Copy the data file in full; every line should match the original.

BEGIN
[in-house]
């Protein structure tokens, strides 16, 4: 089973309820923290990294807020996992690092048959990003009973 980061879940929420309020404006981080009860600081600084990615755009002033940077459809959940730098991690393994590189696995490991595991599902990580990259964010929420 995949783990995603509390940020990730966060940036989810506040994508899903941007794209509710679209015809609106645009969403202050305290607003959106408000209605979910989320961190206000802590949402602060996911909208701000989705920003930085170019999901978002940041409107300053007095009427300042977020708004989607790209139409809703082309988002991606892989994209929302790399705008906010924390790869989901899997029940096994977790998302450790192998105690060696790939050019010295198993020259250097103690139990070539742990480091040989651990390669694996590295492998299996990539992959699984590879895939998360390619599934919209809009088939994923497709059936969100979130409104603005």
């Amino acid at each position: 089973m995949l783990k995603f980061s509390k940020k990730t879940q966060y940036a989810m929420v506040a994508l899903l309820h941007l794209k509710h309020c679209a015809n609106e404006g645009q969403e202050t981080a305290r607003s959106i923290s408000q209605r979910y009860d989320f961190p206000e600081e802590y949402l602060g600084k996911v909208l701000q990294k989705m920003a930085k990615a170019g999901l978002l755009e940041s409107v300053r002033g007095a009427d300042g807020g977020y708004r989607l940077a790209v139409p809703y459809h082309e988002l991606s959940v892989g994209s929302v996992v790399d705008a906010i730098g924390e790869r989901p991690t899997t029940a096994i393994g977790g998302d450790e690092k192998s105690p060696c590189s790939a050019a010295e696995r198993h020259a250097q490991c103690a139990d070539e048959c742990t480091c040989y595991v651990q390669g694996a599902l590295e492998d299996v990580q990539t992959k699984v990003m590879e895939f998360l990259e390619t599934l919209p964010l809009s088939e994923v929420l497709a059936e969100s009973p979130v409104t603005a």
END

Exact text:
[in-house]
């Protein structure tokens, strides 16, 4: 089973309820923290990294807020996992690092048959990003009973 980061879940929420309020404006981080009860600081600084990615755009002033940077459809959940730098991690393994590189696995490991595991599902990580990259964010929420 995949783990995603509390940020990730966060940036989810506040994508899903941007794209509710679209015809609106645009969403202050305290607003959106408000209605979910989320961190206000802590949402602060996911909208701000989705920003930085170019999901978002940041409107300053007095009427300042977020708004989607790209139409809703082309988002991606892989994209929302790399705008906010924390790869989901899997029940096994977790998302450790192998105690060696790939050019010295198993020259250097103690139990070539742990480091040989651990390669694996590295492998299996990539992959699984590879895939998360390619599934919209809009088939994923497709059936969100979130409104603005």
């Amino acid at each position: 089973m995949l783990k995603f980061s509390k940020k990730t879940q966060y940036a989810m929420v506040a994508l899903l309820h941007l794209k509710h309020c679209a015809n609106e404006g645009q969403e202050t981080a305290r607003s959106i923290s408000q209605r979910y009860d989320f961190p206000e600081e802590y949402l602060g600084k996911v909208l701000q990294k989705m920003a930085k990615a170019g999901l978002l755009e940041s409107v300053r002033g007095a009427d300042g807020g977020y708004r989607l940077a790209v139409p809703y459809h082309e988002l991606s959940v892989g994209s929302v996992v790399d705008a906010i730098g924390e790869r989901p991690t899997t029940a096994i393994g977790g998302d450790e690092k192998s105690p060696c590189s790939a050019a010295e696995r198993h020259a250097q490991c103690a139990d070539e048959c742990t480091c040989y595991v651990q390669g694996a599902l590295e492998d299996v990580q990539t992959k699984v990003m590879e895939f998360l990259e390619t599934l919209p964010l809009s088939e994923v929420l497709a059936e969100s009973p979130v409104t603005a």